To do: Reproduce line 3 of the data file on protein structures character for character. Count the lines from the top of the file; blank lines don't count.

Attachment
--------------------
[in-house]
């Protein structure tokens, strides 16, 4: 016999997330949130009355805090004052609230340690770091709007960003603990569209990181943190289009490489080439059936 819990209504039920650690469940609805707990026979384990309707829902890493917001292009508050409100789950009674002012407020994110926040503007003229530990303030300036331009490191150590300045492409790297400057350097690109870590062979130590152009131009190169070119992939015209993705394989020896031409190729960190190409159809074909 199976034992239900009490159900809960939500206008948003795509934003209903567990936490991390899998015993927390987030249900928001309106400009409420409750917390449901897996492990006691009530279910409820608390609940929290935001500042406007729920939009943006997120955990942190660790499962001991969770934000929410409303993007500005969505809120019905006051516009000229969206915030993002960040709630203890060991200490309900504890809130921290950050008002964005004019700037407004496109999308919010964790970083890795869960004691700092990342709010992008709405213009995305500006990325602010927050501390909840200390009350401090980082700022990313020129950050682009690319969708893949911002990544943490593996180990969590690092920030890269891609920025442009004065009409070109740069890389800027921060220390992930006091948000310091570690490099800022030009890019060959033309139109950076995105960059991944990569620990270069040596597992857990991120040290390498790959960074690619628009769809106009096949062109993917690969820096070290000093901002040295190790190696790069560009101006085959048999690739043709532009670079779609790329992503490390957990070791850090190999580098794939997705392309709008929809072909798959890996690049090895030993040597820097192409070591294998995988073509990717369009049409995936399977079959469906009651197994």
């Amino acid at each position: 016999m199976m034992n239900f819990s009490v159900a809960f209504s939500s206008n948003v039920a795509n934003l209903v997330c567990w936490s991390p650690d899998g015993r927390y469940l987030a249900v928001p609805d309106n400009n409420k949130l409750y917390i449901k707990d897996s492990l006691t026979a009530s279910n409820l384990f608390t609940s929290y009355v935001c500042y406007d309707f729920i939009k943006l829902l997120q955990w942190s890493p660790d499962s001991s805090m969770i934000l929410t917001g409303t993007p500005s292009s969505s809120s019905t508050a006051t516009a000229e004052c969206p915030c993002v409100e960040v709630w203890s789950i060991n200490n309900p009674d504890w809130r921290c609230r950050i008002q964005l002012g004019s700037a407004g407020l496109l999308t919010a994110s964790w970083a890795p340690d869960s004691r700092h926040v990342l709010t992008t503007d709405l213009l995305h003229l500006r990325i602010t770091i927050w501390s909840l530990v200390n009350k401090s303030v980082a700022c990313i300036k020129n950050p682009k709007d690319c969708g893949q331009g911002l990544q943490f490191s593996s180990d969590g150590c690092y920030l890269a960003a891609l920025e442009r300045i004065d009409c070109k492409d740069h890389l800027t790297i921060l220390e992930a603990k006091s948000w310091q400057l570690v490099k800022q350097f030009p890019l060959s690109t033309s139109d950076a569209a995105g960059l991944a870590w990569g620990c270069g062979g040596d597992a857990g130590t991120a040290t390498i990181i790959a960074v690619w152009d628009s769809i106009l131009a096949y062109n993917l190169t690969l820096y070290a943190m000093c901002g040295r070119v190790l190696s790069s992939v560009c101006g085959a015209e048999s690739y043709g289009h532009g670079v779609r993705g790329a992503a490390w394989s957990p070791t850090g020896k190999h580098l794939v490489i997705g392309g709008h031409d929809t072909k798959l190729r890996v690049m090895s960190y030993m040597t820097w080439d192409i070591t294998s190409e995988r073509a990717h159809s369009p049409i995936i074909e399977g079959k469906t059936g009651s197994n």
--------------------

């Amino acid at each position: 016999m199976m034992n239900f819990s009490v159900a809960f209504s939500s206008n948003v039920a795509n934003l209903v997330c567990w936490s991390p650690d899998g015993r927390y469940l987030a249900v928001p609805d309106n400009n409420k949130l409750y917390i449901k707990d897996s492990l006691t026979a009530s279910n409820l384990f608390t609940s929290y009355v935001c500042y406007d309707f729920i939009k943006l829902l997120q955990w942190s890493p660790d499962s001991s805090m969770i934000l929410t917001g409303t993007p500005s292009s969505s809120s019905t508050a006051t516009a000229e004052c969206p915030c993002v409100e960040v709630w203890s789950i060991n200490n309900p009674d504890w809130r921290c609230r950050i008002q964005l002012g004019s700037a407004g407020l496109l999308t919010a994110s964790w970083a890795p340690d869960s004691r700092h926040v990342l709010t992008t503007d709405l213009l995305h003229l500006r990325i602010t770091i927050w501390s909840l530990v200390n009350k401090s303030v980082a700022c990313i300036k020129n950050p682009k709007d690319c969708g893949q331009g911002l990544q943490f490191s593996s180990d969590g150590c690092y920030l890269a960003a891609l920025e442009r300045i004065d009409c070109k492409d740069h890389l800027t790297i921060l220390e992930a603990k006091s948000w310091q400057l570690v490099k800022q350097f030009p890019l060959s690109t033309s139109d950076a569209a995105g960059l991944a870590w990569g620990c270069g062979g040596d597992a857990g130590t991120a040290t390498i990181i790959a960074v690619w152009d628009s769809i106009l131009a096949y062109n993917l190169t690969l820096y070290a943190m000093c901002g040295r070119v190790l190696s790069s992939v560009c101006g085959a015209e048999s690739y043709g289009h532009g670079v779609r993705g790329a992503a490390w394989s957990p070791t850090g020896k190999h580098l794939v490489i997705g392309g709008h031409d929809t072909k798959l190729r890996v690049m090895s960190y030993m040597t820097w080439d192409i070591t294998s190409e995988r073509a990717h159809s369009p049409i995936i074909e399977g079959k469906t059936g009651s197994n």